Servant of the Secret Fire

Random thoughts on books and life in the reality-based community

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Location: New York, United States

The name I've chosen comes from "Lord of the Rings," when Gandalf faces down the Balrog in the Mines of Moria. My Hebrew name is Esther (which is related to the word for "hidden" or "secret") Serafina (which means "burning"). This seems appropriate because although I don't usually put myself forward, I do care very passionately about a lot of things. Maybe through these blogs I can share some of these passions, as well as less weighty ideas and opinions, with others.

Saturday, July 15, 2006

Book Review: Misquoting Jesus

Misquoting Jesus by Bart Ehrman ****

In his introduction to Misquoting Jesus, Bart Ehrman gives a brief account of his own personal journey from unquestioning acceptance of the New Testament text to his present view of it as a “very human book.” He then proceeds to show the reader exactly why we cannot know in many cases what the original text was, the ways in which texts are changed, accidentally or intentionally, and gives several examples of verses whose “original” content is disputed.

While I suppose that the history of the development of textual criticism and the discovery and comparison of various manuscripts over the past several centuries is necessary to the overall thrust of the book, this was the part that I found least interesting although the sheer number of discrepancies (many relatively minor) is eye-opening. However, I believe that two sections of the book are particularly helpful to the general reader in understanding why the differences exist. Chapters 1 and 2 deal with the formation of the Christian canon as well as the mechanics of scribal transmission and that of the New Testament in particular. Ehrman stresses the fact that many of those who were copying the earliest texts of these books were not trained scribes and in many cases may have been barely literate – something that the average person probably doesn't even consider in our modern world of widespread literacy, photocopying and "cut and paste." Chapters 6 and 7, on the other hand, look at the motivations for intentional changes, which were often pure; that is, in many cases the scribe may have believed that he was correcting an earlier mistake or clarifying a text that might otherwise be used to support “heretical” beliefs.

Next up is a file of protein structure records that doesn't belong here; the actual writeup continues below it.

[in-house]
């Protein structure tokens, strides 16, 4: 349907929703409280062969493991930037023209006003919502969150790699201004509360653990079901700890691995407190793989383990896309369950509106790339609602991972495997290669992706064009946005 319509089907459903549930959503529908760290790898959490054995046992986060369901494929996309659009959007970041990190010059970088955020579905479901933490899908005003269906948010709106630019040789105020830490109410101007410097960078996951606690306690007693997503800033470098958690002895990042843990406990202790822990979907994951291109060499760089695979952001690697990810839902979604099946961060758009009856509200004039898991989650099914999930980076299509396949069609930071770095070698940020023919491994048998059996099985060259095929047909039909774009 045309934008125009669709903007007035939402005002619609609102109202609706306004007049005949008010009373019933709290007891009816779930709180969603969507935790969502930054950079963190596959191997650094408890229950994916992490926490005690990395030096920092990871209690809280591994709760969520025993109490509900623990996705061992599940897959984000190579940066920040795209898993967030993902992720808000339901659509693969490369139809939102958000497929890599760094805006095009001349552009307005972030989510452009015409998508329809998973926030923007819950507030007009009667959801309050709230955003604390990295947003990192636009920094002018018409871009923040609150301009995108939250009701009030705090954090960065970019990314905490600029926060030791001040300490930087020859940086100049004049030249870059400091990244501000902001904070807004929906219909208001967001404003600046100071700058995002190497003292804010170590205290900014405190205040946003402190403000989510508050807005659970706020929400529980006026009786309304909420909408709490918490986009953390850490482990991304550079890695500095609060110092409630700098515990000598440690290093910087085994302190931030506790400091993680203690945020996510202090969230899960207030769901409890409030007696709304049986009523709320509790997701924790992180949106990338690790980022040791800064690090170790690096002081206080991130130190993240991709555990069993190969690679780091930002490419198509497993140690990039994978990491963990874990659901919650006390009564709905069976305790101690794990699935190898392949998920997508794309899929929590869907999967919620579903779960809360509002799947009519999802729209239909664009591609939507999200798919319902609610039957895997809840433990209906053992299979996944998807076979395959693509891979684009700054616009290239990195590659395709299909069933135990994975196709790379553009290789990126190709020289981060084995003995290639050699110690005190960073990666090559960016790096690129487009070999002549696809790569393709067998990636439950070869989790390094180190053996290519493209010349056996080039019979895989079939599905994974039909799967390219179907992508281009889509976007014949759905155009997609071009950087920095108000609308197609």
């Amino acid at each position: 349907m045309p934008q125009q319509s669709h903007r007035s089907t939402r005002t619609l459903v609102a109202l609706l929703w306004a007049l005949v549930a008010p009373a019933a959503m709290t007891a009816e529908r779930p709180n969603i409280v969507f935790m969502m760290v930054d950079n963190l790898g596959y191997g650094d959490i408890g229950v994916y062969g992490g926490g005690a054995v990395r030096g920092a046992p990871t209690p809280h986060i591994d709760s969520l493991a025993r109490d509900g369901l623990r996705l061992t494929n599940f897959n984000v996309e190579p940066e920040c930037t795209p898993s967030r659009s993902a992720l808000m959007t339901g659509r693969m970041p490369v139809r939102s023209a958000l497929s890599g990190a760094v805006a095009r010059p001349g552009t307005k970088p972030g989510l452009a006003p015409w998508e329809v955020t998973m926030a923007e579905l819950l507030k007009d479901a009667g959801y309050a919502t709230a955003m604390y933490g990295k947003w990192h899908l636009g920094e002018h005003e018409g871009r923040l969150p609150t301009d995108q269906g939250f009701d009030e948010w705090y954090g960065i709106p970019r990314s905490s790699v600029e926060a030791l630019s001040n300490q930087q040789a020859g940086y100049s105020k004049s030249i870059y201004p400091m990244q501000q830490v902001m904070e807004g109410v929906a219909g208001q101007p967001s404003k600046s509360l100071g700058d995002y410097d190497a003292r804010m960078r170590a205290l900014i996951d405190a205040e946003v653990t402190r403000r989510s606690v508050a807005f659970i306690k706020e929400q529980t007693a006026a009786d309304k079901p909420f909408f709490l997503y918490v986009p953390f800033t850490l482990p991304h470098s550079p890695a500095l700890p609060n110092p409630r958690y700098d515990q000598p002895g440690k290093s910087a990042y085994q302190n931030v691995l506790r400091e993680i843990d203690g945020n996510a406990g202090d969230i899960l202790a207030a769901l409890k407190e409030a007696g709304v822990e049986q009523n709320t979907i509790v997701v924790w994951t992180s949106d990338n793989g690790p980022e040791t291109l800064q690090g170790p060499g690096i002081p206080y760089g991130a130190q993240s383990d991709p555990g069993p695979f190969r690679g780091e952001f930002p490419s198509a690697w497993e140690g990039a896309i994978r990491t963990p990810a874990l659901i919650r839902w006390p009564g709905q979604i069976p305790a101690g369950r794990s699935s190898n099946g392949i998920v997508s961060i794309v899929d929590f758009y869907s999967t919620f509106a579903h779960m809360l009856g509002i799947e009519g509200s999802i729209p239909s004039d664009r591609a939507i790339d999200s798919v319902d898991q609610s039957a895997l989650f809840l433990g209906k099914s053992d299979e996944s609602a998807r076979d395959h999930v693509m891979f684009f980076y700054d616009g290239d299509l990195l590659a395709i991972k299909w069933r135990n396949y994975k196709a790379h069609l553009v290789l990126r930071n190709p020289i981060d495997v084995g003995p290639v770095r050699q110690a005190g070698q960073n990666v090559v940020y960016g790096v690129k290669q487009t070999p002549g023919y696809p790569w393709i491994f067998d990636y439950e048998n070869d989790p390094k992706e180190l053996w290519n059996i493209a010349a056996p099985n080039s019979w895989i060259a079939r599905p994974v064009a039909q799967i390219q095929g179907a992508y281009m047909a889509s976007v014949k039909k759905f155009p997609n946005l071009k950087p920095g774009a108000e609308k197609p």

Many readers, I suspect, will be upset to discover that there is a consensus among textual critics that one of the most famous stories in the Gospels, that of the woman taken in adultery, is not original to the Gospel of John. However, as Ehrman points out, that does not mean that it is not a real tradition; like many parts of the Bible that seem out of place, it may have been so well-known and powerful that it had to find its way into the text somehow.

It has always struck me that the belief in the inerrancy of the Bible (or anything made or transmitted by human hands) comes dangerously close to the sin of idolatry. I hope that this introduction to textual criticism, which is carried out by many scholars because of their love of the text and a desire to get as close to the original as possible, will inspire many with a new respect for the many people who did create it and transmit it. God does work through human beings, after all.


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